Results Change When Work Changes

In a recent Leadership Report, I said “Results don’t change unless work changes.”

If your business strategy isn’t explained in a way that connects people and their work to it, don’t expect much to change.

Business strategy formulation is typically about a series of long, secretive, offsite top management meetings followed by all employee meetings where PowerPoint slides outline “our plans for the coming year.”  After a few questions and answers, people shuffle out of the room and back to work. And they keep doing what they were doing before the meeting. Nothing changes.

I’m advising a client now who is doing strategy right. They know that only five to ten percent of the strategy process is about creating the strategy and that the other 95 percent is about execution—the hard, down-in-the-trenches work day after day– doing the right things precisely right.

To our client, strategy is an iterative process, a back and forth conversation among groups of people—leaders who clarify direction and the people who do the jobs every day. Everyone in the company will be able to translate the overall strategy to what they do each hour of each day. It’s exhilarating.

What are they doing?

As expected, they’re doing due diligence—identifying strengths, weaknesses, opportunities and threats, conducting deep market analyses and building action plans that align business units and corporate plans. But this is the run-of-the-mill stuff that Michael Porter, the Harvard Business School strategy gurus of gurus, would tell us all to do.

Our client is taking the process to another level, and it’s the level that will pay off most. Our client is going beyond the all-employee meeting, and connecting directly with the strategy executioners who do the work in the hallways, cubicles, offices and with the customer on the phone and in the field. They recognize that their people are confronted with decision moments every day and that each decision and the action that’s taken needs to be guided by the overarching business strategy.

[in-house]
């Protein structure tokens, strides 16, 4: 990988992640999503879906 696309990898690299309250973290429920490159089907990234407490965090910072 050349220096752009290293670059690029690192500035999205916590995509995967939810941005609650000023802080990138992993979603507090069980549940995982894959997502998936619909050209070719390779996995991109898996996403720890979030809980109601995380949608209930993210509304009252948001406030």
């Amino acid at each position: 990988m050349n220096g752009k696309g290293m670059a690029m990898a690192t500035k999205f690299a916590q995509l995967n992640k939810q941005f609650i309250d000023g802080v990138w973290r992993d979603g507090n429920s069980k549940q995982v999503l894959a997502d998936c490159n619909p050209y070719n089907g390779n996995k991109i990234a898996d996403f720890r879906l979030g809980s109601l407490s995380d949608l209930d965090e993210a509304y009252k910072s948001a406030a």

What the organization says and does to communicate what’s important shapes how employees act when they’re confronted with decision moments hundreds of times every day.
Do I return a customer’s call or delay calling that customer?
Do I say ‘May I take your order?’ with a smile, or ‘May I take your order?’ with resentment?
Do I make sure everything is done in a way that best serves the customer or do I make sure that I do everything by the book?
How well we connect the strategy to employees’ decision moments and the work that needs to be performed plays a huge role in whether we execute our strategy well or poorly. It starts with making sure every person understands the financial and operating goals and how they can make those numbers go up and down.

For instance, a primary financial goal of another client we advised is operating income or OI. By explaining the details of OI and how everyone benefits when targets are met or exceeded, each employee can better understand how he or she can positively affect OI. Armed with this information, employees are equipped to change the way they do their work so it improves operating income and its many components. The company benefits as do all of the employees.

Connecting the people to the business strategy paid off for our client.

Overall productivity went up 7 percent.
The ROI for there whole effort was 1,148 percent.
Total cycle time improved by 31 percent.
Inventory turns improved by 18 per cent.
Safety went from 13 recordable accidents in one year to zero recordable accidents in the next year.
So as you build and implement your business strategy, remember that no strategy is really executed in an all-employee meeting. It’s what’s done after those meetings — in the cubicles, hallways and field with customers — that determines average or excellent execution.

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